A New Principle?

I’m no economist. I don’t have formal training. What I know about economics is from studying with groups and on my own (going through CORE-ECON for instance, which I highly recommend), but also from experiences in the classroom. Teaching is kind of like setting up and managing a tiny society and grades are a kind of money/commoditization of educational work.

I have an idea I want to work out a little more in this vein. It has to do with a formula at the center of capitalism and trying to come up with an alternative based on a teaching experience I had.

Me me me

So far as I understand it, the thumping heart of capitalist economics is a concept that Yanis Varoufakis calls the equimarginal principle. The idea has a bunch of different names depending the textbook you read. I want to give it a more funny and down-to-earth name, and the best I’ve got so far is the me me me formula.

The idea is that every one makes decisions based on what has utility for them, what’s beneficial given the resources available. It says that the reason you do anything is because, if you spent one more second not doing it, it wouldn’t be worth it. Value is therefore at the margins when it comes to the me me me formula: the cost of not doing a thing. You get a certain amount of benefit from not doing a thing. As soon as you benefit from doing it, you do it. As soon as doing it doesn’t benefit you, you stop.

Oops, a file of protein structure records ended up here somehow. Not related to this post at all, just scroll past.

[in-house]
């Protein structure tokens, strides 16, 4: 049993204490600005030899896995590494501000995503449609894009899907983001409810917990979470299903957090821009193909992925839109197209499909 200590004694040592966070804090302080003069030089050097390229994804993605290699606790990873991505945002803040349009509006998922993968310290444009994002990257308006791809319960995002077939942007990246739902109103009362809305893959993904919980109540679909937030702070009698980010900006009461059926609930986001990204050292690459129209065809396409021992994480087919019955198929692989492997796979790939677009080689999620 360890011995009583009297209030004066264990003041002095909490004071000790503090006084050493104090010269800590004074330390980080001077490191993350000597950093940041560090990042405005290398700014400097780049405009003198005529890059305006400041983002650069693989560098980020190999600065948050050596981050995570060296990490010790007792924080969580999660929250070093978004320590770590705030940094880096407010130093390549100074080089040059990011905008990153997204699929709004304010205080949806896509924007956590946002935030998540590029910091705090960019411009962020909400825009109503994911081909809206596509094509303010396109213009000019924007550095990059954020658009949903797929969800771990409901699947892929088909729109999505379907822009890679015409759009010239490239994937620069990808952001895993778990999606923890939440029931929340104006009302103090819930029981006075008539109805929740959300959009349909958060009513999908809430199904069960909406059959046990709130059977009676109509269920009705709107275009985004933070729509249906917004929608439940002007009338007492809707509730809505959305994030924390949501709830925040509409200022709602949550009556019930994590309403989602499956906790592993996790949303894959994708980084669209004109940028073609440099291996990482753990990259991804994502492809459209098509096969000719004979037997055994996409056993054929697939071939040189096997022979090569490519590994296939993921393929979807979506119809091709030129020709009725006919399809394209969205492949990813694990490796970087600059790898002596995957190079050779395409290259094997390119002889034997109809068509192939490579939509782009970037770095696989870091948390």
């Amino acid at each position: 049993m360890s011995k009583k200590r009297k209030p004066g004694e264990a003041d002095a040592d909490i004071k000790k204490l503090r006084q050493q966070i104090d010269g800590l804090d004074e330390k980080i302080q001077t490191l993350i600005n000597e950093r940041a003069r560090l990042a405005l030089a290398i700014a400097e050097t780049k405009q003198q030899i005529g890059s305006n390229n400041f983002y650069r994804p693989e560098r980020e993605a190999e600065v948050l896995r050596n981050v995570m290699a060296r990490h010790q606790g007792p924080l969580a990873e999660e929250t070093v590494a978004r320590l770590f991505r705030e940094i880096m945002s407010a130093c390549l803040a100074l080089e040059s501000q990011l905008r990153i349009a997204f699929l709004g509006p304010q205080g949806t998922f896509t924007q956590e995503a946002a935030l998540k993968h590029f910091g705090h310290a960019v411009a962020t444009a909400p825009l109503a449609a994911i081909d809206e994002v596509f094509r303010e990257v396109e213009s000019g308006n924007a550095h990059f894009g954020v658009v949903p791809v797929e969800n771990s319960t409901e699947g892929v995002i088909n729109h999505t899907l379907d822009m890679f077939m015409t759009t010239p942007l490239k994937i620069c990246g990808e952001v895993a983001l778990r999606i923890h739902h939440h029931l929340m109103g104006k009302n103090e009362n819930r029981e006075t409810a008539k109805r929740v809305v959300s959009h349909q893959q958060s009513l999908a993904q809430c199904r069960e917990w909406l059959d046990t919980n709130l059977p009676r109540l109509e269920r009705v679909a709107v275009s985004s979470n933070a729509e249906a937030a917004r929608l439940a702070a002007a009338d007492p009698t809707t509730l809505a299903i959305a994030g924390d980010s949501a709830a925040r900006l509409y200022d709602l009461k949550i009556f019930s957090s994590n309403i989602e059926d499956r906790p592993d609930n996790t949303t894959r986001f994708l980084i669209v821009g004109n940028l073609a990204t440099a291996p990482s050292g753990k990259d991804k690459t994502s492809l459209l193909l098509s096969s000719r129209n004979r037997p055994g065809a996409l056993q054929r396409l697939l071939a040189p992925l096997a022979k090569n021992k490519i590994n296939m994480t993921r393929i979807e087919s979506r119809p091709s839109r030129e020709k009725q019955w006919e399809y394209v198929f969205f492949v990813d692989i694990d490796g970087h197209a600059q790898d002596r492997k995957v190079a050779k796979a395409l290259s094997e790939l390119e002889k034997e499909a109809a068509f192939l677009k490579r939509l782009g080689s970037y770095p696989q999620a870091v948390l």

By ‘margin’ economists don’t mean like marginalized peoples, in the sense of excluded or oppressed. Rather, they mean the margins of the accountant’s book: the last column where you see the differences when calculating gains and losses. It’s not a center-periphery concept. It’s a rational calculation concept. By saying value is at the margins, the me me me formula is saying that value is a calculation of gain and loss.

I’ve used this example before, but I finally understood this idea when I thought about my old roommate and how he made tacos. He liked to take corn tortillas and hold them over the open flame on the oven. When I started doing this, I realized that if I held the tortilla over the flame for too long it gets burnt. And it happens quickly. So there’s a point at which holding it for one moment too long means the taco is ruined. When heating up taco shells the benefit to me is at the margins, when I calculate the cost of not removing the tortilla from the open flame.

This is economics remember, so we’re talking about decisions that make a material difference like working, spending, saving, etc. Economists use the formula for individuals, businesses, and whole countries. I’m calling this the ‘me me me’ formula because it’s extremely individualistic and defines value in terms of personal value. But this doesn’t just mean individual people, it means individual entities that exist in group contexts. A big firm makes decisions based on what’s marginally valuable. A country makes decisions makes on what’s marginally valuable. But also individual people when buying stuff, selling stuff, going to school, etc.